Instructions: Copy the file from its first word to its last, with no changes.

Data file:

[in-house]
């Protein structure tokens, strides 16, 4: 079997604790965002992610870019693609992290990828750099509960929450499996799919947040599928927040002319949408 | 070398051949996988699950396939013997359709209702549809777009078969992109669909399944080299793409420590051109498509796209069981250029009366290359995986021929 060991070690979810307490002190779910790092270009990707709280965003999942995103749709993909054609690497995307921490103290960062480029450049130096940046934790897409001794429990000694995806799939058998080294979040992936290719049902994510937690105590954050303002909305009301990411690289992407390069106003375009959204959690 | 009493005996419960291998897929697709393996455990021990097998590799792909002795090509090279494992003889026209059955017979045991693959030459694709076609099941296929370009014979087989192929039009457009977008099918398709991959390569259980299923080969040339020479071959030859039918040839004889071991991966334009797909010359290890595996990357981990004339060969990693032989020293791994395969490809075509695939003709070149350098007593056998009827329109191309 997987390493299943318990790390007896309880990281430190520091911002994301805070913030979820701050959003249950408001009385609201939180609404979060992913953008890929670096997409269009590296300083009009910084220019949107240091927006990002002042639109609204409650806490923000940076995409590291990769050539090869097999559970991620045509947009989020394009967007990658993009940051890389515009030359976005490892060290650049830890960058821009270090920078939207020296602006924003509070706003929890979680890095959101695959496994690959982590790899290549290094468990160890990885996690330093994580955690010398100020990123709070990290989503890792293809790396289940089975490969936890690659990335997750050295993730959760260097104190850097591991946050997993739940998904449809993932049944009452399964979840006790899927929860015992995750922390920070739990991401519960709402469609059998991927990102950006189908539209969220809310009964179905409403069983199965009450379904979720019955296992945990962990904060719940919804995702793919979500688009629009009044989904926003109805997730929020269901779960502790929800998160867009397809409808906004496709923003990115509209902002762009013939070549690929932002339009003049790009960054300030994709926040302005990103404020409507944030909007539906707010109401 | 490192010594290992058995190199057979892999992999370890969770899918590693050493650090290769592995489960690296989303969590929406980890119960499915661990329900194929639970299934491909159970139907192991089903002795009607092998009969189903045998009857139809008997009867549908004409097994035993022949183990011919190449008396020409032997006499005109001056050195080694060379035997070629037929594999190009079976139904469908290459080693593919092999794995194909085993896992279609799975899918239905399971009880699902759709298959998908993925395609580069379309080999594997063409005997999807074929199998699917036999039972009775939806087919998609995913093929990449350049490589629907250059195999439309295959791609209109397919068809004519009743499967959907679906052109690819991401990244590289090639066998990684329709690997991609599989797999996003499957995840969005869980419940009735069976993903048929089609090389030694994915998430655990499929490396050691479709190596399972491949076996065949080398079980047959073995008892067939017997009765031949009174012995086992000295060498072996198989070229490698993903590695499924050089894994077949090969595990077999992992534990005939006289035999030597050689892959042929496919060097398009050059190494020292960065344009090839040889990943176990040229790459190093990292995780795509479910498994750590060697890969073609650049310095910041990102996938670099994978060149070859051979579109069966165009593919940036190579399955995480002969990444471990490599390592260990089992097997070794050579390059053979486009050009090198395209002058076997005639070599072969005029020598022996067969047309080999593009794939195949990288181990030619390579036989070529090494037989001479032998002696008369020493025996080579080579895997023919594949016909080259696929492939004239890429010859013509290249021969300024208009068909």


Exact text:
[in-house]
């Protein structure tokens, strides 16, 4: 079997604790965002992610870019693609992290990828750099509960929450499996799919947040599928927040002319949408 | 070398051949996988699950396939013997359709209702549809777009078969992109669909399944080299793409420590051109498509796209069981250029009366290359995986021929 060991070690979810307490002190779910790092270009990707709280965003999942995103749709993909054609690497995307921490103290960062480029450049130096940046934790897409001794429990000694995806799939058998080294979040992936290719049902994510937690105590954050303002909305009301990411690289992407390069106003375009959204959690 | 009493005996419960291998897929697709393996455990021990097998590799792909002795090509090279494992003889026209059955017979045991693959030459694709076609099941296929370009014979087989192929039009457009977008099918398709991959390569259980299923080969040339020479071959030859039918040839004889071991991966334009797909010359290890595996990357981990004339060969990693032989020293791994395969490809075509695939003709070149350098007593056998009827329109191309 997987390493299943318990790390007896309880990281430190520091911002994301805070913030979820701050959003249950408001009385609201939180609404979060992913953008890929670096997409269009590296300083009009910084220019949107240091927006990002002042639109609204409650806490923000940076995409590291990769050539090869097999559970991620045509947009989020394009967007990658993009940051890389515009030359976005490892060290650049830890960058821009270090920078939207020296602006924003509070706003929890979680890095959101695959496994690959982590790899290549290094468990160890990885996690330093994580955690010398100020990123709070990290989503890792293809790396289940089975490969936890690659990335997750050295993730959760260097104190850097591991946050997993739940998904449809993932049944009452399964979840006790899927929860015992995750922390920070739990991401519960709402469609059998991927990102950006189908539209969220809310009964179905409403069983199965009450379904979720019955296992945990962990904060719940919804995702793919979500688009629009009044989904926003109805997730929020269901779960502790929800998160867009397809409808906004496709923003990115509209902002762009013939070549690929932002339009003049790009960054300030994709926040302005990103404020409507944030909007539906707010109401 | 490192010594290992058995190199057979892999992999370890969770899918590693050493650090290769592995489960690296989303969590929406980890119960499915661990329900194929639970299934491909159970139907192991089903002795009607092998009969189903045998009857139809008997009867549908004409097994035993022949183990011919190449008396020409032997006499005109001056050195080694060379035997070629037929594999190009079976139904469908290459080693593919092999794995194909085993896992279609799975899918239905399971009880699902759709298959998908993925395609580069379309080999594997063409005997999807074929199998699917036999039972009775939806087919998609995913093929990449350049490589629907250059195999439309295959791609209109397919068809004519009743499967959907679906052109690819991401990244590289090639066998990684329709690997991609599989797999996003499957995840969005869980419940009735069976993903048929089609090389030694994915998430655990499929490396050691479709190596399972491949076996065949080398079980047959073995008892067939017997009765031949009174012995086992000295060498072996198989070229490698993903590695499924050089894994077949090969595990077999992992534990005939006289035999030597050689892959042929496919060097398009050059190494020292960065344009090839040889990943176990040229790459190093990292995780795509479910498994750590060697890969073609650049310095910041990102996938670099994978060149070859051979579109069966165009593919940036190579399955995480002969990444471990490599390592260990089992097997070794050579390059053979486009050009090198395209002058076997005639070599072969005029020598022996067969047309080999593009794939195949990288181990030619390579036989070529090494037989001479032998002696008369020493025996080579080579895997023919594949016909080259696929492939004239890429010859013509290249021969300024208009068909």